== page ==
By: Dr. James McFarland, People Scientist, and Jake McKenzie, Chief Executive Officer
In the late 1950s, subliminal messaging became a mainstream sensation practically overnight when Vance Packard claimed that imperceptibly flashing the words “eat popcorn” or “drink Coca-Cola” across movie theater screens resulted in an 18-50% sales increase of those items. Years later, when no one else was able to replicate his findings, Packard finally admitted he had faked the entire study and that he did not have any proof supporting subliminal messaging either. In fact, a study by Smith and Rodgers (1994) found that participants actually had worse recall for products whose commercials contained subliminal messages. It turns out, that despite the on-and-off popularity of subliminal messaging, plain old-fashioned attention is still the name of the game in marketing.
Attention, or awareness, is the first and most crucial step towards downstream behaviors. Of course, awareness comes in different forms (implicit and explicit), but regardless of which form it takes, the human brain cannot encode, store, and retrieve information without first paying attention. This may seem obvious (and it is), but the nuance behind it is that the brain doesn’t pay attention to things randomly. Biology and the surrounding environment dictate the parameters of human awareness. There is so much going on in the world around us, the human brain needs to be selective about the subsets of sensory information it encodes and processes. This means advertisements need to be sufficiently both visible and salient for effective awareness to occur.
A great example of this is demonstrated by a recent analysis of a series of studies conducted by Lumen, TVision, and Dentsu. These studies looked at the rates of viewability (prevalence of the ad in the target market), fixation (number of times the ad was viewed by the target audience), and dwell time (amount of time consumers spent looking at the ad). This allowed the researchers to examine how often, and for how long, various ads were actually viewed relative to their prevalence in various markets (e.g., despite having exposure to 51% of the targeted market, desktop ads were only viewed for 1.7 seconds by 9% of the intended audience).
The results of these studies showed that simply having an ad prevalent in the market and available for viewing, does not necessarily mean it will attract consumers’ attention. And when the ad does attract attention, the amount of time spent viewing the ad will have a large impact on whether or not it is effective. Analyses found that increasing the dwell times on these ads significantly increased the rate of recall for the specifics of the ads themselves and the brands associated with them. Additionally, the studies showed that consumers who viewed an ad for a longer period of time reported a higher preference for the product than consumers who viewed the same ad for a shorter duration.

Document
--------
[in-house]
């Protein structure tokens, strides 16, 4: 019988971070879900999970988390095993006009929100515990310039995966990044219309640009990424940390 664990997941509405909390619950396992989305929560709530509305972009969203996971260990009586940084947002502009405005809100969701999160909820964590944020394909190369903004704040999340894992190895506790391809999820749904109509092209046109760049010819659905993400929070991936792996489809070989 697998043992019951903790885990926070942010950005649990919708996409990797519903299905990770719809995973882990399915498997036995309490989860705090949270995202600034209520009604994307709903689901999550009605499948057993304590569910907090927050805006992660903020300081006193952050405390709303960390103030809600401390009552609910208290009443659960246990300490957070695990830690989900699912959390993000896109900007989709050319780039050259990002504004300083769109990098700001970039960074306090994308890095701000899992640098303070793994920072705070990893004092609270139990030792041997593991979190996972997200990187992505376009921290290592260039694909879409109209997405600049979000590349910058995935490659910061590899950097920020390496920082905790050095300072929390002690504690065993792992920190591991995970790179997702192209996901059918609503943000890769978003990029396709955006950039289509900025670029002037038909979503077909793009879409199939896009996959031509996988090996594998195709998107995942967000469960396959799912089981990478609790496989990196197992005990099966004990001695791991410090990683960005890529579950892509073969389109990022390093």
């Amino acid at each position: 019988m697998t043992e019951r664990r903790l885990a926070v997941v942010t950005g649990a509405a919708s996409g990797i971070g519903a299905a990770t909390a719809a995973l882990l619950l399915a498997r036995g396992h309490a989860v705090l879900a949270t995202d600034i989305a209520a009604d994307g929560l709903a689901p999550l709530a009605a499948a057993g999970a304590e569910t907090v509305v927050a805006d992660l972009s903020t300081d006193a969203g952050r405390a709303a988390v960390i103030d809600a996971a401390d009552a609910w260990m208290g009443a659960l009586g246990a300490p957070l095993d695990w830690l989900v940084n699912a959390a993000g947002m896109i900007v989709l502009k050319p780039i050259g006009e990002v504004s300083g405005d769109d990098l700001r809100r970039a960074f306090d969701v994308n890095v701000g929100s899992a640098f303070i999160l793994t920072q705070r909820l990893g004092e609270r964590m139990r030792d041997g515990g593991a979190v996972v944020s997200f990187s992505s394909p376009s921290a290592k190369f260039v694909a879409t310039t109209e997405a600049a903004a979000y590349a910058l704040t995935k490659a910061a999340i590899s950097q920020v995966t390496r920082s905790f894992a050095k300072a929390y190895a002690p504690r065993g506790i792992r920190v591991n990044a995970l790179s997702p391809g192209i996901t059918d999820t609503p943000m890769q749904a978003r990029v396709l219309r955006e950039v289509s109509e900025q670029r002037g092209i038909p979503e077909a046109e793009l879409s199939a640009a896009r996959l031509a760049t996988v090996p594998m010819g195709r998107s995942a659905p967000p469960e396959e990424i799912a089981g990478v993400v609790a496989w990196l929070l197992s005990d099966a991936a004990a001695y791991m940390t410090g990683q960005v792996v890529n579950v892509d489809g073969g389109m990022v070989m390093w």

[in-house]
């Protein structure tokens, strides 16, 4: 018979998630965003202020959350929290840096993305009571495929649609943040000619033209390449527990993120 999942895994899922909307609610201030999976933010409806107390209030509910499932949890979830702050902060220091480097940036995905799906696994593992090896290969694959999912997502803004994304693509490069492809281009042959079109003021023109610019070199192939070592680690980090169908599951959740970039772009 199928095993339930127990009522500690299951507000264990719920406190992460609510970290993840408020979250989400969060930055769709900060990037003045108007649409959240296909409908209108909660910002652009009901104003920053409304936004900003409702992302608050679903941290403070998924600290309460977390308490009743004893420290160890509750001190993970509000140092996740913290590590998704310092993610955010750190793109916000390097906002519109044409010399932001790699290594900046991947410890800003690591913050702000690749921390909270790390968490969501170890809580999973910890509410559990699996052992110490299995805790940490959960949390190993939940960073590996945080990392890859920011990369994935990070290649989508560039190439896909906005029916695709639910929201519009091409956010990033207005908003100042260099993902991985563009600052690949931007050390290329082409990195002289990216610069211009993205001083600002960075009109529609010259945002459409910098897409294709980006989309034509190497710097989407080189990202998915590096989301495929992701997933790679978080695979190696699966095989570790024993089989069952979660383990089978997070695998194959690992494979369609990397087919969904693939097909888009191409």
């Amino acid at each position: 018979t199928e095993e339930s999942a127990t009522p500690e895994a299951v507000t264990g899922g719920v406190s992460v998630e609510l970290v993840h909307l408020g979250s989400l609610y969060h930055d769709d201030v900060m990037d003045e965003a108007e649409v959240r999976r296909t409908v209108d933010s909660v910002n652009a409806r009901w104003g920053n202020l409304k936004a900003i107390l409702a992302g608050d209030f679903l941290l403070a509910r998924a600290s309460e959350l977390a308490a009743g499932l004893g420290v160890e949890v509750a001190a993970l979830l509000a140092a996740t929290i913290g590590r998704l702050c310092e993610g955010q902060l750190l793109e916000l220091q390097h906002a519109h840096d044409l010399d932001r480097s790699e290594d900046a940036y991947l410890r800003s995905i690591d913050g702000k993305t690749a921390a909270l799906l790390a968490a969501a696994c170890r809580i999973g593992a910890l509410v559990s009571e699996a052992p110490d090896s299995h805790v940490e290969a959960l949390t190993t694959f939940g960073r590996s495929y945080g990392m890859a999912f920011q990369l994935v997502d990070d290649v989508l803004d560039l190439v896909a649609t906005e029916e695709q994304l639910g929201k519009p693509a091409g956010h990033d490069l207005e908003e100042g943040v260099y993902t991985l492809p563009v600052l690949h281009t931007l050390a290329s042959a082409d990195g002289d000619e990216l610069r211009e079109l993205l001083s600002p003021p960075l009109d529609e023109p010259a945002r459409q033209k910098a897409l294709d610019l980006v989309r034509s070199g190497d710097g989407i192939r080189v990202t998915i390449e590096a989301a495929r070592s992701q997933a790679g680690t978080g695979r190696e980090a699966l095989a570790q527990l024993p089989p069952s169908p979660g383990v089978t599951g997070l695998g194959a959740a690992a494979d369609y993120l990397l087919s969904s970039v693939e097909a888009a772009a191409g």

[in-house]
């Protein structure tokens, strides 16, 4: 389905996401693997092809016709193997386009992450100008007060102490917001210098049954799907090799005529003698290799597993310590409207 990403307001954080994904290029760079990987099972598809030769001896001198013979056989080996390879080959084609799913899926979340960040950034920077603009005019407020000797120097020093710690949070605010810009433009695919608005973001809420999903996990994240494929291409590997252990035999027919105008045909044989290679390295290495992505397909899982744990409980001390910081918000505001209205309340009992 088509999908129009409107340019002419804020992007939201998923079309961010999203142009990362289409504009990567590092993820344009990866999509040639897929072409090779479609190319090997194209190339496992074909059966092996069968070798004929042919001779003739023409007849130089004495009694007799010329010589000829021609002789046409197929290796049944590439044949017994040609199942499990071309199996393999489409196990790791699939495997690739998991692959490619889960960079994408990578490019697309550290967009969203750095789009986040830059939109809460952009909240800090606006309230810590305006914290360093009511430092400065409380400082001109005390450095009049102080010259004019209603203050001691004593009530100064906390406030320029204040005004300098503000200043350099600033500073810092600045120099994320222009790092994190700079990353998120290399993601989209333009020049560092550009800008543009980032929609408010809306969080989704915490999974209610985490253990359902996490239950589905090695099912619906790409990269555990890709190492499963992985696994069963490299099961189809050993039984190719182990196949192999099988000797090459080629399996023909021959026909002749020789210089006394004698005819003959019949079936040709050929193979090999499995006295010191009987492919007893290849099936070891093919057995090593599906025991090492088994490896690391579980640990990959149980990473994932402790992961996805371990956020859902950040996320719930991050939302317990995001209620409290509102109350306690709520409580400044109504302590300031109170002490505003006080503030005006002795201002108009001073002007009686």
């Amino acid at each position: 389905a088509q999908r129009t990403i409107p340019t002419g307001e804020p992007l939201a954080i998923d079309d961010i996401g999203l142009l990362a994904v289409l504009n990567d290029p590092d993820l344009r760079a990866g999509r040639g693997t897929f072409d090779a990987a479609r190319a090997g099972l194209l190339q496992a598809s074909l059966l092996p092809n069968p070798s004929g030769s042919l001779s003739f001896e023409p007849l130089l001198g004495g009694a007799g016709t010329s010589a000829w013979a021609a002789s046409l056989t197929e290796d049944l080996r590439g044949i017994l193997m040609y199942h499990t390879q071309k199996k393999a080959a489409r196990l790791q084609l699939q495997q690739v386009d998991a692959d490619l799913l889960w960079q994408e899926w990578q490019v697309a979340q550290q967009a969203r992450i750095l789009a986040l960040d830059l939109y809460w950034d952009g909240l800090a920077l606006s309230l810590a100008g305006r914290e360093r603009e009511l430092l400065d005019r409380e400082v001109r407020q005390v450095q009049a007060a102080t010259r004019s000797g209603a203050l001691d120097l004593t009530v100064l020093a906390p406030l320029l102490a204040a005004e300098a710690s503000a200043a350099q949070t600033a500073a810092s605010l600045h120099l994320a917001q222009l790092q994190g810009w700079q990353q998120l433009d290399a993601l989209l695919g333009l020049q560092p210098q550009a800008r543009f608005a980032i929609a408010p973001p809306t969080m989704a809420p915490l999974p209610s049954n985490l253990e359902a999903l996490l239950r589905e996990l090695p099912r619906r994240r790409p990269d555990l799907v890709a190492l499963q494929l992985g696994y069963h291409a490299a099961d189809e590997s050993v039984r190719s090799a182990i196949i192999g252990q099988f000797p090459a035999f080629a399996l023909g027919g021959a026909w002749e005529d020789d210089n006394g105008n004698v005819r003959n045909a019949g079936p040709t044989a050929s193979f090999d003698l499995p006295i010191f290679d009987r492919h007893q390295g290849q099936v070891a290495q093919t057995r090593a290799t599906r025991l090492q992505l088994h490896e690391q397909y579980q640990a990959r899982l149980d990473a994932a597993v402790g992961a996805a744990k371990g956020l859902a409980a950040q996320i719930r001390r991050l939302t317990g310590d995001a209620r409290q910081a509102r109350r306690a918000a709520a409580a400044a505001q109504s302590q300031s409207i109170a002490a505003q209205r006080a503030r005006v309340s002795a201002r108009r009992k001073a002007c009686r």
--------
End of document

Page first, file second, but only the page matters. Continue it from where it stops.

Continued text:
Some of the most striking takeaways from these studies are in how well the ads performed across the various platforms. Digital displays, such as Banner Display ads performed REALLY poorly on both metrics. Despite having a relatively high viewability, digital display ads were rarely seen by consumers at all. This same trend was found in the time spent viewing the ads across the various media platforms. Not only are digital display ads less likely to be viewed by their intended audience, but the studies also showed that the audience’s dwell time for digital display ads averaged about 1.45 seconds per ad, the lowest dwell time of all the categories evaluated in the study.
Meanwhile, the highest performing categories in time spent viewing the ad were in TV/video, which averaged nearly 9 seconds per ad. This effectiveness of video/TV far outperformed the other categories in terms of orienting and maintaining consumers’ focus, which makes sense since we are hard-wired for video over text consumption. Humans have a strong preference for multimodal learning, particularly when it utilizes both visual and auditory cues with innate meaning (as easily provided by video). Activating multiple senses during engagements allows the brain to better categorize new information, prompts a larger number of recognition factors, and ultimately leads to enhanced recall. Not only that, but as these analyses show, it will result in greater product preference as well. It is not enough to simply put the information out there with the hope that it subliminally sinks in. Studies again confirm that that isn’t how the human mind works. We look for meaning, and when we find it, then you have our attention.
Despite society’s fascination with the ideas behind subliminal messaging and mass marketing, studies continue to show that focused advertising designed to be inherently salient to its target audience is still the best path forward to effective marketing. To better understand consumer psychology and to learn more about how to leverage attention more effectively in your marketing, give us a call at 833-579-1905 or email us at email@example.com.